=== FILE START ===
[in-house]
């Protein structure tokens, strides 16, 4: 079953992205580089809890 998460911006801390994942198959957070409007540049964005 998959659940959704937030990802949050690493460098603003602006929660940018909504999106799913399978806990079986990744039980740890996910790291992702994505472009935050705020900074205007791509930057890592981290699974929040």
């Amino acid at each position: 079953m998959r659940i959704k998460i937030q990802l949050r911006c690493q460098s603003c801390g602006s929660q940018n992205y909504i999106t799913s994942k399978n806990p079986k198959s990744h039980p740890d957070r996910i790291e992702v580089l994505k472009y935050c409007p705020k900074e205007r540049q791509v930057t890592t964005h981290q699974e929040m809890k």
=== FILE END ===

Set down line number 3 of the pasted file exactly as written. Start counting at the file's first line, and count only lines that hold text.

């Amino acid at each position: 079953m998959r659940i959704k998460i937030q990802l949050r911006c690493q460098s603003c801390g602006s929660q940018n992205y909504i999106t799913s994942k399978n806990p079986k198959s990744h039980p740890d957070r996910i790291e992702v580089l994505k472009y935050c409007p705020k900074e205007r540049q791509v930057t890592t964005h981290q699974e929040m809890k």